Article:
A concern with the use of closure devices such as Angioseal following direct carotid puncture is the fear of dislodgement and embolization of the intra-luminal footplate into the intracranial arterial circulation. Other potential complications include inadequate closure with bleeding/hematoma formation, dissection, and injury to the artery wall during closure with pseudoaneurysm formation. There are small numbers of cases already published in the literature using closure devices following carotid puncture. One study already published describes the use of Angioseal as a hemostatic closure device for direct carotid puncture following endovascular procedures of aneurysm treatment and carotid artery stenting.21 Of eight patients included in this study a complication occurred in one patient where neck hematoma developed. Angiography during hematoma formation in this case from a femoral approach did not show contrast extravasation, and it was felt that the hematoma was most probably due to inadvertent injury to the internal jugular vein during the initial puncture and sheath placement. There were no other complications and no evidence of carotid stenosis or vascular wall abnormalities at 6 months' follow-up. In these cases, where carotid puncture was performed for aneurysm treatment or carotid stenting, heparin was administered for the procedure and the effect of heparin was reversed post-procedure with protamine sulfate prior to insertion of the closure device. We typically do not administer heparin for thrombectomy procedures in our department, and the effect of thrombolysis, while short-lived, cannot be readily reversed in such a manner.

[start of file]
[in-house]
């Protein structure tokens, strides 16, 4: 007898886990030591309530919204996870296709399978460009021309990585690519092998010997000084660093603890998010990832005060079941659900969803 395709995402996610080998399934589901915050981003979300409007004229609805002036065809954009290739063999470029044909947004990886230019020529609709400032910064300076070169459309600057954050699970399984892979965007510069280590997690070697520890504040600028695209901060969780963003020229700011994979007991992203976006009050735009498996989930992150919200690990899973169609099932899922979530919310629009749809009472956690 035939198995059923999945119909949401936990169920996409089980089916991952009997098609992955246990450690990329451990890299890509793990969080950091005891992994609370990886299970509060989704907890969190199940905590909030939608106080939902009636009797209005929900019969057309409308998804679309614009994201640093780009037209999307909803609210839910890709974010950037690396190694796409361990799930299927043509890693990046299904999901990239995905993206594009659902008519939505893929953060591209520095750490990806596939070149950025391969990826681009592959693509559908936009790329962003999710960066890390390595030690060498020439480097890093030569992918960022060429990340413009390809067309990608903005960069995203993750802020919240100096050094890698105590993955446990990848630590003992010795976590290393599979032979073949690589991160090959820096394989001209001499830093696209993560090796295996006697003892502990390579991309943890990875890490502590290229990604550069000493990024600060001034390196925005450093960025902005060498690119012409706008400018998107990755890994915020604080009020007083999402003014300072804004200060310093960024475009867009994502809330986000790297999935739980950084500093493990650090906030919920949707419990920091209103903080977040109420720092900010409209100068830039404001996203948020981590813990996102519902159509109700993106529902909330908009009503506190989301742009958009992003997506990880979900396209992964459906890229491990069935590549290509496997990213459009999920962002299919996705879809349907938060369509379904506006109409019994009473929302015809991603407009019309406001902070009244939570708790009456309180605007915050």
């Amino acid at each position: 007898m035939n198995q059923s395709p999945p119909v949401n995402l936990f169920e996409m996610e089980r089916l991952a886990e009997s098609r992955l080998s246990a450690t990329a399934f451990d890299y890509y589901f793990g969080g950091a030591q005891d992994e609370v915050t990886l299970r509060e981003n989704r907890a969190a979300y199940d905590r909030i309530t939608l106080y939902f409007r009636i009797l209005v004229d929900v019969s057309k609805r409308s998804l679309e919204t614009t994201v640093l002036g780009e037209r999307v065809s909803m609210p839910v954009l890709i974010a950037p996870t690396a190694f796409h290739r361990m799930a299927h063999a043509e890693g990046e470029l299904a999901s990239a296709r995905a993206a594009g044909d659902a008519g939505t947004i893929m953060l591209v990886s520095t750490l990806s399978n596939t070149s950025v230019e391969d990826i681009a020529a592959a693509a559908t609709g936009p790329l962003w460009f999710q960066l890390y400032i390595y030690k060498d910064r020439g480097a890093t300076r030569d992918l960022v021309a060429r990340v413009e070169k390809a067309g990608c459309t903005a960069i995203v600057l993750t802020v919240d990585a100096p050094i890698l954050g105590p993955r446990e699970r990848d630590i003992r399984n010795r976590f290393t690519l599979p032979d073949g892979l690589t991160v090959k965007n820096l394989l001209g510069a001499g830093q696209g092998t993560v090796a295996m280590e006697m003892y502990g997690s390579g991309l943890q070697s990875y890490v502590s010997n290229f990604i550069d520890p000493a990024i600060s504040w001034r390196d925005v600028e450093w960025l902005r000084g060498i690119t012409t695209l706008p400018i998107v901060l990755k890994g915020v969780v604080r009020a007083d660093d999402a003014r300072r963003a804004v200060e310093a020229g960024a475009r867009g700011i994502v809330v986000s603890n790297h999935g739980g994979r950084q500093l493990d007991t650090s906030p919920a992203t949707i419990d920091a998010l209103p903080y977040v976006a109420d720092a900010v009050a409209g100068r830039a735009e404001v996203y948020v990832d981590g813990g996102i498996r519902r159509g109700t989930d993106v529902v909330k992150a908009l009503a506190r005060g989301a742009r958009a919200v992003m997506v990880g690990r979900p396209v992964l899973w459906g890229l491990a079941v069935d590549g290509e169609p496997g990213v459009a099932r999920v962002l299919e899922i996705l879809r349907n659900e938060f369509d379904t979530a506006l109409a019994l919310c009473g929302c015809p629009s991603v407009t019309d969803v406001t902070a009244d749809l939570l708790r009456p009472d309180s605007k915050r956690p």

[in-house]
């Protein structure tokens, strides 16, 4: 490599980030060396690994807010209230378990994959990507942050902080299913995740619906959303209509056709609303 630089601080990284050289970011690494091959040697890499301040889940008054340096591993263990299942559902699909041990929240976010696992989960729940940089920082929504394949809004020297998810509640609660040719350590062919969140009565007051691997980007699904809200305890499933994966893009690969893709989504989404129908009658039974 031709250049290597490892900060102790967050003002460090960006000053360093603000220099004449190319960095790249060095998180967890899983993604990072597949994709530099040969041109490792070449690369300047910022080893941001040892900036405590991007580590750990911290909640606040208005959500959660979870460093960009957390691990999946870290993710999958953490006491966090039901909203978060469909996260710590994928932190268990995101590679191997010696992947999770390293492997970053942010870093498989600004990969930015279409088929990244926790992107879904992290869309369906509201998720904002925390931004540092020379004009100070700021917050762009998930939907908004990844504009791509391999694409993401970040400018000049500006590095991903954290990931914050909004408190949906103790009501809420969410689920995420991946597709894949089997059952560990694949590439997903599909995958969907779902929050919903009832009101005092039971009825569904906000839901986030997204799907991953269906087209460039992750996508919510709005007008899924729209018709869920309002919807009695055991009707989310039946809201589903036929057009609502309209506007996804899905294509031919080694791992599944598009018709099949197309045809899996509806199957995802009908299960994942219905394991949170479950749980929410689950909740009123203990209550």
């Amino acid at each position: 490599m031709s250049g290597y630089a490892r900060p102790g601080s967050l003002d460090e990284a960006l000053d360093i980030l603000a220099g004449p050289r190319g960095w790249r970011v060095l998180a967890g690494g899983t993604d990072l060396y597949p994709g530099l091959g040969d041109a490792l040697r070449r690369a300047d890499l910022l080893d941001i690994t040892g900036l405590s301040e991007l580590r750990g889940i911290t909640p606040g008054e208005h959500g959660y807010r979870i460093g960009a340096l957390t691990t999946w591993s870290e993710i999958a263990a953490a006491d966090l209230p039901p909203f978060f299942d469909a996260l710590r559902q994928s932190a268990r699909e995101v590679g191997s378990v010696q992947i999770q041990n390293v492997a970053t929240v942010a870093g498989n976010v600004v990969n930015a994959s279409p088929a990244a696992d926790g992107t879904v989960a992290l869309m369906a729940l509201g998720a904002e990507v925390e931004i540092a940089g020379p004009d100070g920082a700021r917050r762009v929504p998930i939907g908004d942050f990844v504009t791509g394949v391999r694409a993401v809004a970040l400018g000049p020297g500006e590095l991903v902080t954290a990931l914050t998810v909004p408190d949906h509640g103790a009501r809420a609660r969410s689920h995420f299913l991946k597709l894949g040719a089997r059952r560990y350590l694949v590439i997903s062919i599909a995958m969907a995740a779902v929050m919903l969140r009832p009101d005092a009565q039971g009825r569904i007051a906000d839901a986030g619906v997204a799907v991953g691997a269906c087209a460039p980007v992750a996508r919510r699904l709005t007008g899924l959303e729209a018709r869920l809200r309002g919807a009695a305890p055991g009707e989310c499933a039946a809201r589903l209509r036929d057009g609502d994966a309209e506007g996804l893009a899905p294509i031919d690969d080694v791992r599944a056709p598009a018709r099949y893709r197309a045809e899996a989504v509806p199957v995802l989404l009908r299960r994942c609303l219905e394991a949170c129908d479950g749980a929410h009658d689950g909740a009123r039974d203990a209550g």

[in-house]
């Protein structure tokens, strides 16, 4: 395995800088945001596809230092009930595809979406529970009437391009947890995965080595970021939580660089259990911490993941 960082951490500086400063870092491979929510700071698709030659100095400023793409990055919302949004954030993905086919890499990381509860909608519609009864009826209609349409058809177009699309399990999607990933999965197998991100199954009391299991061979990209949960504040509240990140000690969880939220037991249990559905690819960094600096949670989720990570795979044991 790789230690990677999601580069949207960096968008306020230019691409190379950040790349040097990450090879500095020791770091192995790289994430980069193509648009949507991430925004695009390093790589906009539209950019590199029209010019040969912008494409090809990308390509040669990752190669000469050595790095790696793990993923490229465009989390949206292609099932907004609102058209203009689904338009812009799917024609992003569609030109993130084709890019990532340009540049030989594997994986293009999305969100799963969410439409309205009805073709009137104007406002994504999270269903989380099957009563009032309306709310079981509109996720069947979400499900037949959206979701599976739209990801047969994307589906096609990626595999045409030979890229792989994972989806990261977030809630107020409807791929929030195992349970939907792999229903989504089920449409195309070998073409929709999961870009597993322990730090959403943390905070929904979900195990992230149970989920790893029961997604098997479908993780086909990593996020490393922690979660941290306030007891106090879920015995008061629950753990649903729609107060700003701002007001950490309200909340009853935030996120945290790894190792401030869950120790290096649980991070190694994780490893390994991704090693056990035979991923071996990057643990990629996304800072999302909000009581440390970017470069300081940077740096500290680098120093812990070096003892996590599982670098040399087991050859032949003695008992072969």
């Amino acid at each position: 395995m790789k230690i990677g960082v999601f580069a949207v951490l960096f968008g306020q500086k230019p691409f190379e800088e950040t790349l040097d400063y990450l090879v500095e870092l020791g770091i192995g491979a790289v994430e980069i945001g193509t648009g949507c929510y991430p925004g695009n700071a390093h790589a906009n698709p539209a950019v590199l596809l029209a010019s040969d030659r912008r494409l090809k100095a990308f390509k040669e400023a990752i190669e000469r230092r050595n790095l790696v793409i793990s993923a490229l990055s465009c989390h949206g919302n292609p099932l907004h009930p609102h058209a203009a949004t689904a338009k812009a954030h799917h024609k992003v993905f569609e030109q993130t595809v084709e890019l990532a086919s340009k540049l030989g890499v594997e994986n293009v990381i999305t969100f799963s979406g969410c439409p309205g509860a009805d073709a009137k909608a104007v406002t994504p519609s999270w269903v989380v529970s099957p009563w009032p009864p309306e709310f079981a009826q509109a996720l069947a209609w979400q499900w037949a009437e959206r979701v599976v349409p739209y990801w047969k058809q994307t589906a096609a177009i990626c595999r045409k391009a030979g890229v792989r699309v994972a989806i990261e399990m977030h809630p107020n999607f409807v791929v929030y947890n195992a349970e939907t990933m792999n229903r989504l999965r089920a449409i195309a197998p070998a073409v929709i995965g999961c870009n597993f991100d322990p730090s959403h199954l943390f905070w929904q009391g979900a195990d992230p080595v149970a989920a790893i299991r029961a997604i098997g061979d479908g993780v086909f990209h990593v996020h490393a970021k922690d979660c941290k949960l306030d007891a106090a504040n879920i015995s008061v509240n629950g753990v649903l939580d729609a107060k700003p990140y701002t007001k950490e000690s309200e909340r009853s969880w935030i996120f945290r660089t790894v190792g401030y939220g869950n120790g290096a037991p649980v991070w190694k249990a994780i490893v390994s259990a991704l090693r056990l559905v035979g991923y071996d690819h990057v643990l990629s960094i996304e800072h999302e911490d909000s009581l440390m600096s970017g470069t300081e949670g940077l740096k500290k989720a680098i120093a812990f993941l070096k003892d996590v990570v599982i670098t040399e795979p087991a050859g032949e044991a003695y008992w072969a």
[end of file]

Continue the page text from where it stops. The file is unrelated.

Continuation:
Other studies have described the use of the Mynx closure device (CardinalHealth) and the StarClose device in cases of direct carotid puncture for thrombectomy.14 15 The StarClose device does not leave an intravascular foreign body, and instead deploys a nitinol clip onto the surface of the artery around the access site in a purse string fashion, therefore it would be of interest as a device for use in closure of direct carotid puncture. Mokin et al14 described its use in two cases in addition to applying manual pressure. Its use was uneventful in the first case, but a large neck hematoma developed in the second case. Jadhav et al report the use of the Mynx closure device in two cases without good success.15 Hematoma developed in one case, and there was persistent contrast extravasation from the puncture site in the second case on angiography with haemostasis finally achieved by manual pressure.